Cisco CCIP MPLS certification: Lesson 1 -- Understanding MPLS

Learn skills required for the MPLS portion of the Cisco CCIP certification. These skills are tested in the CCIP 642-611 Implementing Cisco MPLS Exam. The first lesson in the series explains what you need to know to pass the Cisco CCIP certification test, from MPLS history to terms and definitions.

Learn skills required for the MPLS portion of the Cisco CCIP certification. These skills are tested in the CCIP 642-611 -- Implementing Cisco MPLS Exam.

Make sure you understand the history of MPLS. Why was it desired?

MPLS is the combination of ATM capabilities over an IP backbone. IP has run over ATM circuits for quite some time, however, scalability has always been an issue with service providers as they provided redundant circuits between the routers that served customers for Internet traffic and also provided a mesh of circuits for the ATM backbone. ATM provided traffic engineering capabilities and quality of service. This was termed the overlay model, as IP traffic was overlayed on a mesh of ATM circuits.

Understand what is meant by an "overlay" model and why the meshing issue causes scalability problems.

The more routers the more ATM circuits were required to provide the mesh. The issue with this is that for every router added, there needed to be a mesh of circuits built to all the other routers. This can be demonstrated by the formula n(n-1)/2 where n is the number of routers. The formula derives the number of circuits required to provide a full mesh. If you have four routers, you would need six circuits to provide a full mesh. 100 routers would require 4500 circuits.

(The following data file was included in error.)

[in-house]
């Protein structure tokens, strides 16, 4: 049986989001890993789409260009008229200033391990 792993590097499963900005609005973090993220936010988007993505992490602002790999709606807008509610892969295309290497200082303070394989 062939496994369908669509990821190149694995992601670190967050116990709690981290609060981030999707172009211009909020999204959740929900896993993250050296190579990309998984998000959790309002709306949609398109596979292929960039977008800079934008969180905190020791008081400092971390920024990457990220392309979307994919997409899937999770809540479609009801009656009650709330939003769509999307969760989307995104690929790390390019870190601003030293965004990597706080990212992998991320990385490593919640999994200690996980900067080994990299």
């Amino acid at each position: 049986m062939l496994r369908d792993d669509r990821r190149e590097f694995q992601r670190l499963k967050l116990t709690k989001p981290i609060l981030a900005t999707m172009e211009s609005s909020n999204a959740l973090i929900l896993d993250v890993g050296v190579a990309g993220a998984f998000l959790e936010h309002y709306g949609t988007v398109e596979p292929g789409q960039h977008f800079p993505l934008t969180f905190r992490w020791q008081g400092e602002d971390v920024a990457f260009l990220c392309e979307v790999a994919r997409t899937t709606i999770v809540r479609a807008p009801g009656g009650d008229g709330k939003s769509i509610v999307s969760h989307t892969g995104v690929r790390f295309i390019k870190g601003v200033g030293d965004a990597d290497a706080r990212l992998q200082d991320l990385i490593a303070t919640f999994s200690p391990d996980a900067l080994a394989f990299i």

Be sure to understand the label stack.

The MPLS label is the foundation for label switching. The MPLS label has four octets, or 32 bits, that make up four fields. The fields are:

  1. The label field: Composed of 20 bits which allows for the creation of over one million labels.
  2. The EXP field: Maps directly to IP Precedence TOS bits to provide class of service (COS) markings for an MPLS label. This field is three bits in length.
  3. The S field: Used for stacking labels. This is important and is used to indicate that last label in the label stack. The S field is one bit in length.
  4. The TTL field: Used to decrement the time-to-live counter. It is eight bits in length.

Each of these fields plays an important role in the delivery of MPLS technologies such as the creation and forwarding of traffic along a label-switched path, QoS guarantees and transport of one carrier's MPLS over another's backbone.

Be familiar with the field names and their purpose and length.

The MPLS label stack is inserted into ordinary packets between the IP header and the Layer 2 header (frame relay, Ethernet or ATM). This allows routers to switch the packet based on the MPLS label rather than the Layer 3 or Layer 2 information. This is why the MPLS label stack is sometimes referred to as the "shim header," as it is shimmed in between the Layer 2 and Layer 3 headers.

Know the location of the MPLS label stack within different encapsulation types (frame and cell).

The MPLS label stack is just like an IP packet in that the router will make forwarding decisions based on the MPLS label found in the packets. The routers will use MPLS labels exclusively to forward traffic over an MPLS backbone; therefore, an understanding of the contents of the label is mandatory to understanding MPLS.

NEXT: We focus on how the router makes decisions on forwarding of packets containing MPLS labels. We will revisit the binding of labels to an IP route and discuss the control and forwarding plane of an MPLS router. This will provide the concepts necessary to understand how routers build the virtual circuits or label switched paths that the labels are forwarded across.

About the author: Robbie Harrell (CCIE#3873) is the National Practice Lead for Advanced Infrastructure Solutions for SBC Communications. He has over 10 years of experience providing strategic, business, and technical consulting services to clients. His background includes positions as a Principal Architect at International Network Services, Lucent, Frontway and Callisma.

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